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Public Service Announcement: 'Nocturnal Animals' is Not a Thriller

By Genevieve Burgess | Miscellaneous | December 5, 2016 |


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I recently saw Nocturnal Animals with my gentleman companion, Captain America. We’re lucky enough to live in a city that it’s been playing in already so we didn’t have to wait for the upcoming wide release. I’d seen maybe one trailer for it, so didn’t have many expectations besides Jake Gyllenhaal, Amy Adams, and Tom Ford’s aesthetic based on A Single Man. I’m noticing a sharp uptick in the number of commercials for the film, probably because it goes into wide release soon, and I notice all of them seem to present the film as a nail-biting revenge thriller. Without reveling anything more about the plot or action I’m going to tell you that this is a lie: Nocturnal Animals is not a revenge thriller. If you want to see a revenge thriller movie, do not go see Nocturnal Animals. Some reviews have called it “thrilling.” This is true for very specific sections of the film, but not for the film as a whole. I am not going to properly review the film, but I will let you know it is a deeply introspective film centered around Amy Adams and her character’s romantic decisions that was beautiful if not totally satisfying.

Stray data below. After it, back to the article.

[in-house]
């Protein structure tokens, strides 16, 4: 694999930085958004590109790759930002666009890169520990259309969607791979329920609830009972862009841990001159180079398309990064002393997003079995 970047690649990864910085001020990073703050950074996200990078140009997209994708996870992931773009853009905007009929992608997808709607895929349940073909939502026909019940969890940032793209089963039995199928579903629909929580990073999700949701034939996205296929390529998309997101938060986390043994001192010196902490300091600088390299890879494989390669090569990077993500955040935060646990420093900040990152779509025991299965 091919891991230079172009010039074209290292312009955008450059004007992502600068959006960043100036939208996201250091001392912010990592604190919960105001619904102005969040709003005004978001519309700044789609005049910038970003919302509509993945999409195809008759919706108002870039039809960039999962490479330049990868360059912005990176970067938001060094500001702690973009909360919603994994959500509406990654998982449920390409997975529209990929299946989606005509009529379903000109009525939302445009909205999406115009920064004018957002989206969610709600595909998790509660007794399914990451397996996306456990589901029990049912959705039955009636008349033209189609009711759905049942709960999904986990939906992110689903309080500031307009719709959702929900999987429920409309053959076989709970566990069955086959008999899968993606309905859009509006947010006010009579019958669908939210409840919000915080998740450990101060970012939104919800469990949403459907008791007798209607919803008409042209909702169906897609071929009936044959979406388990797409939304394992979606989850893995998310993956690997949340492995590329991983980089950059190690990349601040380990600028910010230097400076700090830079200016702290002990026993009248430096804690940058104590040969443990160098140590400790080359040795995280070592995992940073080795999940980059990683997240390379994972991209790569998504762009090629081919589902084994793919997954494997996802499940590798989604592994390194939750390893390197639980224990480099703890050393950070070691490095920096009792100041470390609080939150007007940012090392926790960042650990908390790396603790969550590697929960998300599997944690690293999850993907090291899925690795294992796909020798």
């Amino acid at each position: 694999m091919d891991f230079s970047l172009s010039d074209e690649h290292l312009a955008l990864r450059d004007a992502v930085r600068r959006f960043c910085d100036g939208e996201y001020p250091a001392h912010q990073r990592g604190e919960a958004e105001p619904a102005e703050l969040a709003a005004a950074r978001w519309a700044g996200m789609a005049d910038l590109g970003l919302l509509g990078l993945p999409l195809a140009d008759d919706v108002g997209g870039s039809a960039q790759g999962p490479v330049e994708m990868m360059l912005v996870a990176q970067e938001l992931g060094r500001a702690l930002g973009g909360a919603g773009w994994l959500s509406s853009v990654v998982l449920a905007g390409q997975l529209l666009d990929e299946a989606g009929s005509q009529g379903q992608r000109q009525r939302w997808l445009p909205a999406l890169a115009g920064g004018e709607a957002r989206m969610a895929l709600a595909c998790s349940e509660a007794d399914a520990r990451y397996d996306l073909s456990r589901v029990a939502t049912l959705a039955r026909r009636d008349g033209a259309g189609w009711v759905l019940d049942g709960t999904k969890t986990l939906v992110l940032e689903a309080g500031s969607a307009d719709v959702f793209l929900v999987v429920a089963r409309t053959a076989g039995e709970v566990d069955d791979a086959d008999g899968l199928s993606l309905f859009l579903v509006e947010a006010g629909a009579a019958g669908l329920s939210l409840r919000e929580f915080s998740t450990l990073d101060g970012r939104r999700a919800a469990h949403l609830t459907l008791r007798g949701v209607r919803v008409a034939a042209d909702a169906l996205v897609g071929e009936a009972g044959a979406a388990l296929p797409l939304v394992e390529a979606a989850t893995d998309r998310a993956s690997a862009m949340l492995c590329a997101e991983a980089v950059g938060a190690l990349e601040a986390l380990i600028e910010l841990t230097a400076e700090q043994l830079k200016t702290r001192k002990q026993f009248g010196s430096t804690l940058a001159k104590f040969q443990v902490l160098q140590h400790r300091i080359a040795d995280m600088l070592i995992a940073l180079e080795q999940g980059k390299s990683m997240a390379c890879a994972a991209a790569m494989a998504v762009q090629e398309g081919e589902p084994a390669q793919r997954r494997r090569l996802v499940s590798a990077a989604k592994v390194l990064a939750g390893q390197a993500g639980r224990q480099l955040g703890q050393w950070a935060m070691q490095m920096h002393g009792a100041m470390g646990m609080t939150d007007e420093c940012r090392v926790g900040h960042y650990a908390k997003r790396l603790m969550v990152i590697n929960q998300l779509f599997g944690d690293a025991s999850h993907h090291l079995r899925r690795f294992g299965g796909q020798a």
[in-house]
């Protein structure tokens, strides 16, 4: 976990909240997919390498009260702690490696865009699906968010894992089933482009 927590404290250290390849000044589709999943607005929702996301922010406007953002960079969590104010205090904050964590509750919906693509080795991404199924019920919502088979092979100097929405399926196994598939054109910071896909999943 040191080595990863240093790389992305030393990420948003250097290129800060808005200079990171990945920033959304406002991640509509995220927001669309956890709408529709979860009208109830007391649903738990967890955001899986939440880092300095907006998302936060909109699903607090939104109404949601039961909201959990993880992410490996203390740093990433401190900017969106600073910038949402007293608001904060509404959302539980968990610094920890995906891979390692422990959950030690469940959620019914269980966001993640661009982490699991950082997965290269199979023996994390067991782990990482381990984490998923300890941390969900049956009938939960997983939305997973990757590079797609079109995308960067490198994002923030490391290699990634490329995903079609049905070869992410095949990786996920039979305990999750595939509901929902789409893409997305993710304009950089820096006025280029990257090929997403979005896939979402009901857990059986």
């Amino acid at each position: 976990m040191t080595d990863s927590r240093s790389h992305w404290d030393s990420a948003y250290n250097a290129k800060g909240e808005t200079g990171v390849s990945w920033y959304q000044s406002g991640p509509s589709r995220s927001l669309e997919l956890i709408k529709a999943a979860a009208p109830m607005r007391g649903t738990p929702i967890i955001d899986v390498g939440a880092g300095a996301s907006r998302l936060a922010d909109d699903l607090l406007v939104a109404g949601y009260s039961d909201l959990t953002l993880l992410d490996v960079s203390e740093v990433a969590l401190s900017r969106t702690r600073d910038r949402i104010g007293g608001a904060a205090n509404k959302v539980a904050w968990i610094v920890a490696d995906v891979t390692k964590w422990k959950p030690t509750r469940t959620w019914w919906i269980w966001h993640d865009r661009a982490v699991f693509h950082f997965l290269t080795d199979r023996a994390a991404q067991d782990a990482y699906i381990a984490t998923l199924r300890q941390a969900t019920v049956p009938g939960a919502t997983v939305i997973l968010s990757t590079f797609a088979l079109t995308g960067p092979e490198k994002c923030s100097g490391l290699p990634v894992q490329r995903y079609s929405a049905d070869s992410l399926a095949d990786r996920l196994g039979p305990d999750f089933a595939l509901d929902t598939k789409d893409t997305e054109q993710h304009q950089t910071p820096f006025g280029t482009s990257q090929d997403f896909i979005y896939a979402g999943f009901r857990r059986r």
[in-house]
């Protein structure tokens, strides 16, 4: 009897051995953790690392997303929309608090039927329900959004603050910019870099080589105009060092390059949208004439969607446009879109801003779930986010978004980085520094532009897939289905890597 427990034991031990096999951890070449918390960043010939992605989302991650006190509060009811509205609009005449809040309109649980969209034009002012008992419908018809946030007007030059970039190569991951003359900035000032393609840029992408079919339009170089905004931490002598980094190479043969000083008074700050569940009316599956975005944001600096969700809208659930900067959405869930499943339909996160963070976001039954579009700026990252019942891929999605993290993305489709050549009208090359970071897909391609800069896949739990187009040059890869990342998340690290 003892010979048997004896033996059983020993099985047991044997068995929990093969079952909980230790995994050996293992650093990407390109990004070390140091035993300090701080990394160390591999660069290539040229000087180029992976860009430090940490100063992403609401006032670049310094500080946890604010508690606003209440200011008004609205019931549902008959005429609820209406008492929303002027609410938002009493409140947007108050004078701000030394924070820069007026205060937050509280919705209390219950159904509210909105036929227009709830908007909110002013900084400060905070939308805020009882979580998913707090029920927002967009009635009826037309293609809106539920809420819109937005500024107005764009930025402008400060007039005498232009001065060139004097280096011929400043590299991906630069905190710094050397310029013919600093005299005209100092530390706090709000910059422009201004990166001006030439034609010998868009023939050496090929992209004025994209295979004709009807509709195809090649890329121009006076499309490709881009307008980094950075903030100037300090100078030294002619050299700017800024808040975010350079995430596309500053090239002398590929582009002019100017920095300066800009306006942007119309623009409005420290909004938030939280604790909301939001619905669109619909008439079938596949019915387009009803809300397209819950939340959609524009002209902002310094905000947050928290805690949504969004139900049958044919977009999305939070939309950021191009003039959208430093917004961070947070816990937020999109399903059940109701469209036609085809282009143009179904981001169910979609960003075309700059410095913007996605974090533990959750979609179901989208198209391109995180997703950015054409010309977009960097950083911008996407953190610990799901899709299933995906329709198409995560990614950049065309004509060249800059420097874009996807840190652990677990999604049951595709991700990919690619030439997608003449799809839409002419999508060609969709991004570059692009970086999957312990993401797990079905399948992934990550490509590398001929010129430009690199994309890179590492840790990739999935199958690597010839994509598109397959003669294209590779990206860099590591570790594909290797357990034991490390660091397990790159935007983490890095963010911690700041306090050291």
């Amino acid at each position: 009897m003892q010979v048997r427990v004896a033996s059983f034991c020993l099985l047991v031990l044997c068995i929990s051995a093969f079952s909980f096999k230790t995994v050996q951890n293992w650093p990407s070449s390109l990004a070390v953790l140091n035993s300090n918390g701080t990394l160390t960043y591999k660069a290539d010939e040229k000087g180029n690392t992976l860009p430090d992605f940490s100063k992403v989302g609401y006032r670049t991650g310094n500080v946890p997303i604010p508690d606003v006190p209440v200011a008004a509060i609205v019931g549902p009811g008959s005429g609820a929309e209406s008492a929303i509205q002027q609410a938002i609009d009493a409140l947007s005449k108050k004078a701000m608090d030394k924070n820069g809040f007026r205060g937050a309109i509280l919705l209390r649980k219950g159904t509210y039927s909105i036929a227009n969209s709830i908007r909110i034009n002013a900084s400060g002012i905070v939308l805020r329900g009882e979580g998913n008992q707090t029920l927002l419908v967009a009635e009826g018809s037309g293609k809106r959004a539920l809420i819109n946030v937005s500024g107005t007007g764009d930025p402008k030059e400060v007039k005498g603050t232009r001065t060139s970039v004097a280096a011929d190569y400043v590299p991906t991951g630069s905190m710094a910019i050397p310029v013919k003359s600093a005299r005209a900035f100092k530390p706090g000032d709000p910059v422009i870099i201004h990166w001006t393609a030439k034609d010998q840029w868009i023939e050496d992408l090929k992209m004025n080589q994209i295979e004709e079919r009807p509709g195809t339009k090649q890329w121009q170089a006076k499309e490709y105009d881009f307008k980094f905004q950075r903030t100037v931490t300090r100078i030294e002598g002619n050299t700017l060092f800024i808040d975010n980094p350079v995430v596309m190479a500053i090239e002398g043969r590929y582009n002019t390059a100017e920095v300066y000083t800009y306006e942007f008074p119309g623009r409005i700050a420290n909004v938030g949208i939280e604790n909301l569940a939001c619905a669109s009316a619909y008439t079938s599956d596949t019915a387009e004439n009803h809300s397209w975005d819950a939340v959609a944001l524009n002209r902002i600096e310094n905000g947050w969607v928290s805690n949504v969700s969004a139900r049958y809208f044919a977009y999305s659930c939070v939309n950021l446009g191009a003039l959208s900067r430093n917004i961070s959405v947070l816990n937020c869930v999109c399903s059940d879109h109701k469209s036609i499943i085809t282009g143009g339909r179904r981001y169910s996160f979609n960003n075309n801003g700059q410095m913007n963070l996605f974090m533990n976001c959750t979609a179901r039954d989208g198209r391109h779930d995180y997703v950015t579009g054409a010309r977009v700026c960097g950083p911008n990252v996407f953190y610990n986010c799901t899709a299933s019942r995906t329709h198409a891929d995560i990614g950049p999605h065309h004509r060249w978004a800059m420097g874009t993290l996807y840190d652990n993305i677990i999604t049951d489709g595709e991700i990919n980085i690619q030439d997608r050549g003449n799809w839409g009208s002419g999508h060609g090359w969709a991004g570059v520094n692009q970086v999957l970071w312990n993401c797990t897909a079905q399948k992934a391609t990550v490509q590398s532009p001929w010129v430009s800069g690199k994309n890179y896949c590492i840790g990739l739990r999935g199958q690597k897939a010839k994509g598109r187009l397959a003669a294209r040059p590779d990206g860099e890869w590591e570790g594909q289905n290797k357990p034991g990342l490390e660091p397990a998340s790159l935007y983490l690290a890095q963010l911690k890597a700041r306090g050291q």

I will now add a few spoilers for those who are actually interested in how the commercials could be so misleading. Mostly this is about the structure of the film, but some plot details will be revealed so if you want to go in blind then stop reading.



The way the trailer and commercial editors are pulling off this bait and switch is by taking advantage of a story within the story in the film. Amy Adam’s character, Susan, spends the film reading and contemplating a manuscript she received from her ex-husband, Tom, while reminiscing about their relationship. Both the ex-husband and the main character in the novel are played by Jake Gyllenhaal. The novel is about a man named Edward who’s family is attacked and his quest for justice afterwards. The trailer and commercials cut indiscriminately back and forth between Gyllenhaal as Tom (real in the context of the film) and Edward (fake in the context of the film) indiscriminately. That is how a film about Amy Adams having feelings about her ex-husband while moping around her very nice house or the art gallery she works at turns into a revenge thriller.

There are two sequences in the film that I would describe as genuinely heart-racing and they’re the biggest triumphs for Ford as a director. The first is the confrontation leading up to the attack on Edward and his family, which almost literally had me on the edge of my seat and bled tension. The second is a sequence at the end of Edward’s story. Again, neither of these things are “real” within the movie. They are part of a novel that is understood to be fictional.

I am very sorry for all the people looking for a good old fashioned tale of betrayal and justice who will walk into this film and immediately realize they made a huge mistake. The film actually opens with slow motion film of naked obese women dancing in majorette hats and boots as part of an art exhibition that Adams’s character is curating. Frame one lets you know that this is not the film that the commercials are selling. But I am also letting you know before you even step foot in the theater because frankly this kind of bait and switch is offensive to me personally and I want better things for all of you.


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